!Ask a Mexican!
Why do some illegal immigrants bring theirfamilias over but others leave them in Mexico? What are the advantages/disadvantages of each option?
Have you tried sneaking your family across the border, Esposa Noswimo? Paid a coyote a minimum $6,000 per head? Fretted for days as they crossed la frontera stuffed in trunks or walking through deserts? And you have no way to know if your beloved is alive until they show up at your door, exhausted? Then you have to take care of them on your illegal immigrant salary? Makes leaving them back in Mexico easy, ¿qué no? Nevertheless, a surprisingly large number of Mexicans do it. "Because unauthorized migration is driven primarily by the search for better wages," writes Jeffrey S. Passel in a recent Pew Hispanic Center study, "the undocumented migrant is commonly thought of as a young, male worker usually unaccompanied by a wife or children. In fact, the full portrait of the unauthorized migrant population is more varied." His report found single men and women account for only 3.1 million of the estimated 12 million illegal immigrants in the United States; by contrast, there are 6.6 million families where either spouse is undocumented. The obvious advantage in bringing over families is that they're—and say the following as if you're Edward James Olmos, por favor—familia, the spring from which Mexicans draw their strength and salsa. But some Mexicans don't want that. Part of the attraction of El Norte is the absenceof family. Some Mexicans want to strike out on their own, leave home and family and talk with the kids, spouses and parents only during funerals or to bail them out of debt. Some Mexicans want to become Americans.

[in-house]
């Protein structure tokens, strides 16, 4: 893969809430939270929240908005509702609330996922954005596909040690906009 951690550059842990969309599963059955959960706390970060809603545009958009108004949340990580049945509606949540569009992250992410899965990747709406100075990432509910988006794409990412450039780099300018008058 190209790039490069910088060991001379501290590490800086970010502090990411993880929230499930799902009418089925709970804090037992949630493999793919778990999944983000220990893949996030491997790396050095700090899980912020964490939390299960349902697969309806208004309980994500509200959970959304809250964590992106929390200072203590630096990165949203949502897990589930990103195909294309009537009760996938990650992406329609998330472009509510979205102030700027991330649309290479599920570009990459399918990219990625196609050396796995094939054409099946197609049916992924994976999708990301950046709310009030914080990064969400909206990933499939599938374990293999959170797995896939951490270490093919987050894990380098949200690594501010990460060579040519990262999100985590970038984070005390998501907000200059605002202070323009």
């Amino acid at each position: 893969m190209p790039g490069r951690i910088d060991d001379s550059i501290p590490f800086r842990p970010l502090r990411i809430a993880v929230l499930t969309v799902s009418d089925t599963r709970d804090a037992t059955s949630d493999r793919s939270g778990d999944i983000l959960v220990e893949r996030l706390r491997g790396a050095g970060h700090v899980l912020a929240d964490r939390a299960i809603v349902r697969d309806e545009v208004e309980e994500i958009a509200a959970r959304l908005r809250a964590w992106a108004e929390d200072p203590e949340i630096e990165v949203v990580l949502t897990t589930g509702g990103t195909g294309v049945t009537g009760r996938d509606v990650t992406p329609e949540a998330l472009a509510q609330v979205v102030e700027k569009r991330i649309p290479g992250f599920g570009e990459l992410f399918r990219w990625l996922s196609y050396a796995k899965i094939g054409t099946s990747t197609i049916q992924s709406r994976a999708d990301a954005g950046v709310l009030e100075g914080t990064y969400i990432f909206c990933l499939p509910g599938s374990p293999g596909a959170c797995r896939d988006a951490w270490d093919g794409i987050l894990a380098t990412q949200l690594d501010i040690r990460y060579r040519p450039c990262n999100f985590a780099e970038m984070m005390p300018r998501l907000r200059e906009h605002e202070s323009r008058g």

Why couldn't blacks cope with Katrina, yet Mexicans affected with similar natural disasters are always able to rebuild on their own without the help of the government? They reorganized without shouting, "We wan' food. People iz dying. Help us, Mista Bush."
¡Qué Chocolate City ni Que Chingada!
This wab raises three interesting issues. First is his blatant racism—his use of Stepin Fetchit dialect shows why many African-Americans don't back Mexicans in the current immigration debate. Segundo is the wab's wonderfully idiomatic pseudonym. The literal translation is "What Chocolate City Nor What the Fuck?!" However, "¡Qué (insert noun here) ni que chingada!" is a Mexican Spanish turn of phrase that means "Don't give me any of that bullshit!" And weird but true: the polite form of this saying is "¡Qué (noun) ni que ocho cuartos!—What (noun) nor what eight rooms?!" a phrase that makes as much sense as a Mexican vegetarian.
But never mind the bigotry: the third point this wab raises is the más interesante.Mexicans long ago learned that government won't bail your culo out of anything, whether it's a devastating earthquake, howling hurricane or tanking economy. So we learned to be self-sufficient in a way that makes libertarians look like socialists. Mexico's infrastructure markedly improved in the past couple of decades because Mexican migrants in the United States raised funds on their own; the Mexican government assisted them (by matching remittances on a federal, local and state government level) only when they realized the money would save Mexico. Americans, on the other hand, still expect elected leaders to help in times of need. That's not a bad thing: that's the ostensible role of government. But Katrina victims and all Americans should know this: not only is the border between the United States and Mexico gone, but the Dubya crew has assimilated into the ineptitude and corruption that marks all Mexican presidential administrations. In this age of globalization and mass people movements, government won't do a single damn thing for you: salvation will come only via Mexicans.
Got a spicy question about Mexicans? Ask the Mexican at firstname.lastname@example.org. And those of you who do submit questions: include a hilarious pseudonym,por favor, or we'll make one up for you!
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